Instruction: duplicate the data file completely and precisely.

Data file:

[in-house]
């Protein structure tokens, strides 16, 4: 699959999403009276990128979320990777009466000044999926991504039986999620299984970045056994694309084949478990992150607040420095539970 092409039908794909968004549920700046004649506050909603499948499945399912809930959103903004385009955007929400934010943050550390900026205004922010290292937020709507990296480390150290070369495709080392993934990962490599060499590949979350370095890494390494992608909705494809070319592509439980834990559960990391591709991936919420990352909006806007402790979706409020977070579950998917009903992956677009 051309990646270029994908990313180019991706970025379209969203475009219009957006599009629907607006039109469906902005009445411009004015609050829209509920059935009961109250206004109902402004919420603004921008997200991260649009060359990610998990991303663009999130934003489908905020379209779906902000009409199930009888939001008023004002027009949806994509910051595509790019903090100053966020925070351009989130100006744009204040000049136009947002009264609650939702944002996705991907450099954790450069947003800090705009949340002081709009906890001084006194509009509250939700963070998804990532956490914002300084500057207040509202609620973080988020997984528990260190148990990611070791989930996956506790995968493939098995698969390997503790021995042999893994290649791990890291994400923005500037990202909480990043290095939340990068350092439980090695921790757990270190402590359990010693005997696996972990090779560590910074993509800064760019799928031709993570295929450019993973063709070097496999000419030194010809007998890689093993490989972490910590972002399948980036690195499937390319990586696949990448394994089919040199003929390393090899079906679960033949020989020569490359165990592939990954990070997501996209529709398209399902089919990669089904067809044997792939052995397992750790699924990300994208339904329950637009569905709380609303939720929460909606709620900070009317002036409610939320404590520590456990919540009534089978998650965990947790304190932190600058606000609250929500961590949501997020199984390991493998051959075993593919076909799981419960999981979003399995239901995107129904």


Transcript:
[in-house]
């Protein structure tokens, strides 16, 4: 699959999403009276990128979320990777009466000044999926991504039986999620299984970045056994694309084949478990992150607040420095539970 092409039908794909968004549920700046004649506050909603499948499945399912809930959103903004385009955007929400934010943050550390900026205004922010290292937020709507990296480390150290070369495709080392993934990962490599060499590949979350370095890494390494992608909705494809070319592509439980834990559960990391591709991936919420990352909006806007402790979706409020977070579950998917009903992956677009 051309990646270029994908990313180019991706970025379209969203475009219009957006599009629907607006039109469906902005009445411009004015609050829209509920059935009961109250206004109902402004919420603004921008997200991260649009060359990610998990991303663009999130934003489908905020379209779906902000009409199930009888939001008023004002027009949806994509910051595509790019903090100053966020925070351009989130100006744009204040000049136009947002009264609650939702944002996705991907450099954790450069947003800090705009949340002081709009906890001084006194509009509250939700963070998804990532956490914002300084500057207040509202609620973080988020997984528990260190148990990611070791989930996956506790995968493939098995698969390997503790021995042999893994290649791990890291994400923005500037990202909480990043290095939340990068350092439980090695921790757990270190402590359990010693005997696996972990090779560590910074993509800064760019799928031709993570295929450019993973063709070097496999000419030194010809007998890689093993490989972490910590972002399948980036690195499937390319990586696949990448394994089919040199003929390393090899079906679960033949020989020569490359165990592939990954990070997501996209529709398209399902089919990669089904067809044997792939052995397992750790699924990300994208339904329950637009569905709380609303939720929460909606709620900070009317002036409610939320404590520590456990919540009534089978998650965990947790304190932190600058606000609250929500961590949501997020199984390991493998051959075993593919076909799981419960999981979003399995239901995107129904």